Securing an Arch Linux Install

Per the discussion in FDE, TPM, Secure Boot, and Linux, I’ve written up a guide for locking down an Arch Linux system using Secure Boot. I’ve implemented this on my Framework and it works great. It’s still a work in progress, so any and all feedback appreciated!


Impressive progress so far. Thank you for sharing your knowledge! I hope to try this after the Batch 2 shipments.

If you’re using the i7-1185G7, hit F10 on boot to configure AMT. Specifically, you’re going to want to set a password then likely disable it. Otherwise, secure boot is moot. Unfortunately, there doesn’t appear to be a way to do this from the bios.

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This works for you as written? There are some things that just don’t seem right that I did differently when I was going through my install. For example, the sd-encrypt hook in mkinitcpio should require the command line{UUID}=cryptlvm instead of the cryptdevice line in your write-up.

If it works as written I won’t bother writing up suggested changes; otherwise I’d be happy to make some suggestions.

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@JoshuaB it did work when I wrote it, but I’ve received a lot of feedback and am in the process of revising. If you have suggestions I’d welcome them!

@mbernhard Thanks for the effort of documenting.

Maybe this guide is of interest to you.

Is the process for Ubuntu similar to this? I’m trying to figure out how to get TPM + FDE to work on my machine, but I can’t figure it out.

@smn that’s super cool. Am I correct in understanding that you have to manually re-sign on kernel and initramfs updates? Or does dracut have a hook that’s called by pacman to automatically regen and sign?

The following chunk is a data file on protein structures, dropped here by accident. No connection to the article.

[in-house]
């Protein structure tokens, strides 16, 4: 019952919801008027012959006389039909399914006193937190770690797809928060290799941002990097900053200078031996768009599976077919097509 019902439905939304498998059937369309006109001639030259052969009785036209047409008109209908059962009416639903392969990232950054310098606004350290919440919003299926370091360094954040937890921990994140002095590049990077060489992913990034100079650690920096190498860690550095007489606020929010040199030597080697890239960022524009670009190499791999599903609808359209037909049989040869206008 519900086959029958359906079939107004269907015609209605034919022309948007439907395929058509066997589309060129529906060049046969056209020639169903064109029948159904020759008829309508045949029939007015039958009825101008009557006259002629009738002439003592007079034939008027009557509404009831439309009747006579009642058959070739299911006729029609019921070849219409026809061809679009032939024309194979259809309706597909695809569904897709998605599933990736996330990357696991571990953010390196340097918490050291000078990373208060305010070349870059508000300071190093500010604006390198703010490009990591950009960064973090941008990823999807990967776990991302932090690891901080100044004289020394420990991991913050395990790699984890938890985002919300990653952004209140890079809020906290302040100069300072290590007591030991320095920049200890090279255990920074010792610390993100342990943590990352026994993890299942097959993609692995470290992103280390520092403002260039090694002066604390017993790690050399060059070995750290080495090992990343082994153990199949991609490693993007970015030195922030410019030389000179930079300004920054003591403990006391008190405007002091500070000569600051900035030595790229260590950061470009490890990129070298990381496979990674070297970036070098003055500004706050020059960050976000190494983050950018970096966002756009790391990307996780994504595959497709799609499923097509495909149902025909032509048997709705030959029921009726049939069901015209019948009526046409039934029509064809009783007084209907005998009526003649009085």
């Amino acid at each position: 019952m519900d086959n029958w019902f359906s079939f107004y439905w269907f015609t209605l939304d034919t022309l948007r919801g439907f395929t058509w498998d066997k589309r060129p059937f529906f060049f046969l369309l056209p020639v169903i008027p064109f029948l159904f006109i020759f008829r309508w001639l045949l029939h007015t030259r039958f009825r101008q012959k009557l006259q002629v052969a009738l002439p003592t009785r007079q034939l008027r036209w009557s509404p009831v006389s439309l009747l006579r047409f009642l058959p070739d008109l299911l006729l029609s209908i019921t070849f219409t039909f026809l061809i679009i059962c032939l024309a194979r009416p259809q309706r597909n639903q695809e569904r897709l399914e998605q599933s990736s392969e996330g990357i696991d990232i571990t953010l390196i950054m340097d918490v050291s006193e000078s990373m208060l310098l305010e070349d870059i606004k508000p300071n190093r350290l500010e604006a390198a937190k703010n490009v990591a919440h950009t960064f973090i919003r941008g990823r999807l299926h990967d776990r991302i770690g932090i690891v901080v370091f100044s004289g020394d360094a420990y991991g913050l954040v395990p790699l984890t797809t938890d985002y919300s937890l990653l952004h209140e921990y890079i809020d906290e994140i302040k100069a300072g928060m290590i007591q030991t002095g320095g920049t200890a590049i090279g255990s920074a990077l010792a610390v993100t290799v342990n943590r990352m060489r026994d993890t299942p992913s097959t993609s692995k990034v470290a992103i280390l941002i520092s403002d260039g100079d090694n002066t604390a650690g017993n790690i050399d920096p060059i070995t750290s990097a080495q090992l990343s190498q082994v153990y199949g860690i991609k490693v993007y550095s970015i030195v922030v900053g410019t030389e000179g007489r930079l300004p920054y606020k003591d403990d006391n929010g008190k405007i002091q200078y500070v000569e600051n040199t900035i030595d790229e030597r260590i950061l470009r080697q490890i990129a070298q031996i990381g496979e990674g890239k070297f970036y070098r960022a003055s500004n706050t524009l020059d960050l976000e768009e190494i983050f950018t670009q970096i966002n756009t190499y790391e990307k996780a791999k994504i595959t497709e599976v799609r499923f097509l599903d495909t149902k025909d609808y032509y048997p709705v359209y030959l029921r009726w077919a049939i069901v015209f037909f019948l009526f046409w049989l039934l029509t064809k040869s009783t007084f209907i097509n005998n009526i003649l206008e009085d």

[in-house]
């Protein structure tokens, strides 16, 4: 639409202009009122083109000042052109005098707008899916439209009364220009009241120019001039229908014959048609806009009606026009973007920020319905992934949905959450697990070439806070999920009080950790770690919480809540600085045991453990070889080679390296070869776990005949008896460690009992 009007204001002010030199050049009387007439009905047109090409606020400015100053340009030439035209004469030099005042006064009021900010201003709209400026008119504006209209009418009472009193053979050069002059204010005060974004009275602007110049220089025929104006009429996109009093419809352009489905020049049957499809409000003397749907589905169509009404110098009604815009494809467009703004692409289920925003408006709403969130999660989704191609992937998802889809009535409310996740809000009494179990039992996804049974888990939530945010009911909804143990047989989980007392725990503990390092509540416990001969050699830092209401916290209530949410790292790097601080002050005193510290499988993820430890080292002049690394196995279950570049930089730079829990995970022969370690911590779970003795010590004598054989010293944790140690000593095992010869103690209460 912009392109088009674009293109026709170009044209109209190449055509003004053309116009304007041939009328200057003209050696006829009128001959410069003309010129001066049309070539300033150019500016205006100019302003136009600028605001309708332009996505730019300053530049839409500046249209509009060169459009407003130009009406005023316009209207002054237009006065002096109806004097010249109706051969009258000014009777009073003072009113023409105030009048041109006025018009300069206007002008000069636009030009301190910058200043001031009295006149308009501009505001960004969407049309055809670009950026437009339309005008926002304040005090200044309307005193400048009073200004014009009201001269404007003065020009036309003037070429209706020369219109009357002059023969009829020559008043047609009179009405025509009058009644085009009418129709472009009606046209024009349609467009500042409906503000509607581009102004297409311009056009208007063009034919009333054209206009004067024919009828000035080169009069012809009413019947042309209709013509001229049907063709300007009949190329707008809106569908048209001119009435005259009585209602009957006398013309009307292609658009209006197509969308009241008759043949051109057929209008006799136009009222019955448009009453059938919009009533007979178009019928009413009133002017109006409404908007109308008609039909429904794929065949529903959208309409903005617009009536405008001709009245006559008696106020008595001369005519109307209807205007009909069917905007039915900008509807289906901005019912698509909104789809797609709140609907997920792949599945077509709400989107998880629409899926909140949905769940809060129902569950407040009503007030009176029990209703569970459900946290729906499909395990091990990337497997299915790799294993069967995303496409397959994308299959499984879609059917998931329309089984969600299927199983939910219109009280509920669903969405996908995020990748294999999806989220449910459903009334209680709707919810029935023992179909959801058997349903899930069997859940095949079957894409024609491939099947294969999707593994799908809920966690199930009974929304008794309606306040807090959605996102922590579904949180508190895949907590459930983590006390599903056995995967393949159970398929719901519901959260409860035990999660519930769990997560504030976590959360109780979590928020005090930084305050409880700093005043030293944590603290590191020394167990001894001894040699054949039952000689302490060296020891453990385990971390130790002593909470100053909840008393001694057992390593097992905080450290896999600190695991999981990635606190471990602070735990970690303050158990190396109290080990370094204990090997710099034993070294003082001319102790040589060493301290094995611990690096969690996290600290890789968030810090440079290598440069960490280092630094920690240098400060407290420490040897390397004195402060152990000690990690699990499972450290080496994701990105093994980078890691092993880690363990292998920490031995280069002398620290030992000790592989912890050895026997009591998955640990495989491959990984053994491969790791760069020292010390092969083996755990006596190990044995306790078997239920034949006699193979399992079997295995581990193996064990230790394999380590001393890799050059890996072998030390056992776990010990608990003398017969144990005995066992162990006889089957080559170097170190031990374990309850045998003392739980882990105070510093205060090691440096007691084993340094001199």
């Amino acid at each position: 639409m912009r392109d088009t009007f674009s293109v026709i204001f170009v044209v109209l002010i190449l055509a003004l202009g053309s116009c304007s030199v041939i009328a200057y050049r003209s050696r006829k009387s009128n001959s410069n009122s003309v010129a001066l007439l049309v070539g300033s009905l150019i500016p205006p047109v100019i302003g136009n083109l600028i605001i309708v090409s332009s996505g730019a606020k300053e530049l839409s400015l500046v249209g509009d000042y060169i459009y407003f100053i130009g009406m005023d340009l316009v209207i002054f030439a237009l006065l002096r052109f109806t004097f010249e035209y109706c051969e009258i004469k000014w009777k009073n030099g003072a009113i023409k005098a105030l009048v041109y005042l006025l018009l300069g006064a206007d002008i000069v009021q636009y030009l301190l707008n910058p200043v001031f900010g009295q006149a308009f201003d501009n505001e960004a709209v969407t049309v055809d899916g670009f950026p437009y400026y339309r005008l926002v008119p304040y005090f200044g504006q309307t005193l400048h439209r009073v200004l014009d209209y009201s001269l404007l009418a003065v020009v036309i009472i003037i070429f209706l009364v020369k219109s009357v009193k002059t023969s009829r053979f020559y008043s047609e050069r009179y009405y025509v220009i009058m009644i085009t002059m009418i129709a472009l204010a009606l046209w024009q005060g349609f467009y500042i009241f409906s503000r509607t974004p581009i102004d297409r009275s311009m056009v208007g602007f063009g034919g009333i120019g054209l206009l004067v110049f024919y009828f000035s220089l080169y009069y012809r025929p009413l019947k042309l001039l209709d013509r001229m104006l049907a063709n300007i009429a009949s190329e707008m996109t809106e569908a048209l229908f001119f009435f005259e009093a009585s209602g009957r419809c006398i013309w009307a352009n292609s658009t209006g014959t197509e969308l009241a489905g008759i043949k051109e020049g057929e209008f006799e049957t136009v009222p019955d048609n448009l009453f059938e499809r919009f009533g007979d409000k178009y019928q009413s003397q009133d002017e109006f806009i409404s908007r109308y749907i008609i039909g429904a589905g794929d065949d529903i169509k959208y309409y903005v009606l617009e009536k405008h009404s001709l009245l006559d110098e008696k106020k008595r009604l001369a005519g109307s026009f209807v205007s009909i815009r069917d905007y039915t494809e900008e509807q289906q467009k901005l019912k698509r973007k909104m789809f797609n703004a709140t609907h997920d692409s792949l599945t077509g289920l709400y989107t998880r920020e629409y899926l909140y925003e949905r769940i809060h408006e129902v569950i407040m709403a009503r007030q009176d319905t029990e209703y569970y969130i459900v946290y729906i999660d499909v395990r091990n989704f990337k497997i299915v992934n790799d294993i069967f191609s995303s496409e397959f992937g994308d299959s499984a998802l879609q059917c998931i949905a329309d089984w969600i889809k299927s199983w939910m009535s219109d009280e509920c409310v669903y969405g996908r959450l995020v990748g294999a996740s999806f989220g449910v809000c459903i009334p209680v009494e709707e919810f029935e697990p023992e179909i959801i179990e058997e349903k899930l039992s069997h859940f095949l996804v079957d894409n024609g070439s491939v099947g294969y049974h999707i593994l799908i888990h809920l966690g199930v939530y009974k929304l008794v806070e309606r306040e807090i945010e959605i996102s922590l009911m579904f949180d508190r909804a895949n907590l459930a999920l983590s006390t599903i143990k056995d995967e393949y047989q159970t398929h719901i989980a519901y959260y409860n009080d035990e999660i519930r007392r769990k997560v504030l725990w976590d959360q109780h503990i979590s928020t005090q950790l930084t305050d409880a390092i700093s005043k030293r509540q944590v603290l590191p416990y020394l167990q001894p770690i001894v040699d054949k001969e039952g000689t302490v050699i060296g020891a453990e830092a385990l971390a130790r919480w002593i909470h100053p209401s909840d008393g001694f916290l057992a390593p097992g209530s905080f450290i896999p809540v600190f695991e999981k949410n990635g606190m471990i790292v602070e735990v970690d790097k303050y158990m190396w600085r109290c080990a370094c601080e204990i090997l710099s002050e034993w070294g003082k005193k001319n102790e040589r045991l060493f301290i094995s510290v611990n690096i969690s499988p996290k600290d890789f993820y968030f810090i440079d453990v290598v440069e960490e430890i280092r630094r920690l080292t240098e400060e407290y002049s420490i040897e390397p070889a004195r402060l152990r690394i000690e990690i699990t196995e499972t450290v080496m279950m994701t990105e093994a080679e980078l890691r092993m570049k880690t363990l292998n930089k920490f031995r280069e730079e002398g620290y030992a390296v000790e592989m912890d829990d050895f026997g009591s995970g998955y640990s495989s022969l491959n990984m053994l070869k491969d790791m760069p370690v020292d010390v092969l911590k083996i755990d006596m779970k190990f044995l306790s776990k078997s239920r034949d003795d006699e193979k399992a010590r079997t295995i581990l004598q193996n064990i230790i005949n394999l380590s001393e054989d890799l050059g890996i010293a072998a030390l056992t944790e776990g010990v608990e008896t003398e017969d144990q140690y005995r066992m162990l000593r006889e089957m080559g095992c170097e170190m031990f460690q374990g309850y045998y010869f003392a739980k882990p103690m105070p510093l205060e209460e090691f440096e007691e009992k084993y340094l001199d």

@blowfish you should really be looking at safeboot if you want to use Ubuntu. The tooling there is pretty good, if a bit brittle, and handles everything you need to do all in one package, which is super nice.

@mbernhard Yes, the dracut hook makes sure dracut signs the UEFI bins it generates. However I have not yet gone for this since I’m not sure how to re-enroll the framework KEK and DB to allow for firmware updates later.

Thank you @mbernhard ! I’ll take a look

@mbernhard where should I move the generated Keys to? I can’t see the keys in the firmware if they are in /etc/efi-keys, and I also cannot see the keys after copying them to /boot.

You might have a separate EFI system partition. If you lsblk, do you see a mountpoint for both /boot and /boot/EFI? If so, /boot/EFI is the EFI system partition, so that’s where the keys need to go.

@mbernhard Thanks for your reply! And it turns out the problem is solved by moving only .cer keys to the esp as the firmware only recognizes .cer among all 4 formats (.auth, .esl, .crt, .cer).
Also, have you dealt with dynamic kernel modules (dkms)? I cannot figure out a way to use the custom keys to sign them upon every load. modprobe always returns a segfault or just gets stuck.

unfortunately I haven’t played around with dkms much. It kind of seems like an open problem, even amongst safeboot and other projects.